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September 8, 1923


Author Affiliations

Instructor in Neurology and Instructor in Roentgenology, Respectively, University of Michigan Medical School ANN ARBOR, MICH.
From the Departments of Neurology and Roentgenology in the Hospital of the University of Michigan.

JAMA. 1923;81(10):813-815. doi:10.1001/jama.1923.02650100021008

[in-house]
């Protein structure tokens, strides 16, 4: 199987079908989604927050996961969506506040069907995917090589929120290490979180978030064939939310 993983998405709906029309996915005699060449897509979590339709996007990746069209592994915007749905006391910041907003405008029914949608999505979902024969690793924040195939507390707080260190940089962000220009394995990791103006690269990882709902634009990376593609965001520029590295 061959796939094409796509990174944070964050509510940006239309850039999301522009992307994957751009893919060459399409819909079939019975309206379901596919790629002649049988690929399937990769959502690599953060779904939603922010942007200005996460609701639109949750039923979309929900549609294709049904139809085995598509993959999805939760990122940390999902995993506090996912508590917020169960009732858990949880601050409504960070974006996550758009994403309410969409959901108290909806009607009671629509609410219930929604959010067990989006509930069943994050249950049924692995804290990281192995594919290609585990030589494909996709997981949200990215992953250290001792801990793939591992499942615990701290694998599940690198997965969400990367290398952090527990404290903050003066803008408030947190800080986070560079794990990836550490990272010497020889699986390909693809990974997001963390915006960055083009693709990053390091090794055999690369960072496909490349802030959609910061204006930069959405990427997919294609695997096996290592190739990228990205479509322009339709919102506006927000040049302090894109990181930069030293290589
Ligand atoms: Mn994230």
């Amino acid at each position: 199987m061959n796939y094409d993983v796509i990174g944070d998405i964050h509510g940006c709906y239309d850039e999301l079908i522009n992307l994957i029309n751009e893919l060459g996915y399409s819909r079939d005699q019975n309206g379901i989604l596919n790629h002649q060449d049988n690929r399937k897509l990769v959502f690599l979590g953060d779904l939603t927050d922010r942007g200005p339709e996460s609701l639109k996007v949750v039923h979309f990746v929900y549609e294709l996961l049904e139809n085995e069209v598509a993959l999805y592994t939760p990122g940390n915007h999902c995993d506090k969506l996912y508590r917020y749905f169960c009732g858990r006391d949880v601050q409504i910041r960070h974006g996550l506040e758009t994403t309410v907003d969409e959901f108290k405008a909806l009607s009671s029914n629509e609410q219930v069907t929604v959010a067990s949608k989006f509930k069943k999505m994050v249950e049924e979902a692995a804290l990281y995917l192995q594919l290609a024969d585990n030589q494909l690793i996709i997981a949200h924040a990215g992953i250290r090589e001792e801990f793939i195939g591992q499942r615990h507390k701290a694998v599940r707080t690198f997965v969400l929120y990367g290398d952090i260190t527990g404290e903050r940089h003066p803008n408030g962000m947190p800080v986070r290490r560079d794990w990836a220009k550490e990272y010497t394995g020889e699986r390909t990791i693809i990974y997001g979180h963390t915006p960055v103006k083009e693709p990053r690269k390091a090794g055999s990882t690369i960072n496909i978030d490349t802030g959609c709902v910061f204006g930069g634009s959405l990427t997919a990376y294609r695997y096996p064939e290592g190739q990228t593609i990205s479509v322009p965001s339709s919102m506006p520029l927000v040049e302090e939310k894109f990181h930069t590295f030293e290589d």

Chronic constipation as an exciting factor is a frequent complaint of patients with epileptiform seizures. It is noted by clinicians that attacks may be controlled or decreased in frequency by careful catharsis.1 Whether constipation is an exciting cause of the attacks in patients with epilepsy is not known as an established fact. Numerous cases have been reported in which patients have been entirely relieved of their seizures following surgical procedure, i. e., colostomy,2 the operation being indicated by the findings of chronic colonic stasis, or by daily rectal injections. It therefore seemed desirable to study the amount of colonic stasis found in a series of epileptic patients entering the University Hospital for treatment. These were, so far as any gastro-intestinal symptoms were concerned, entirely unselected. The findings were distinctly surprising, and cast doubt on the rationality of indiscriminate gastro-intestinal operations in these cases.

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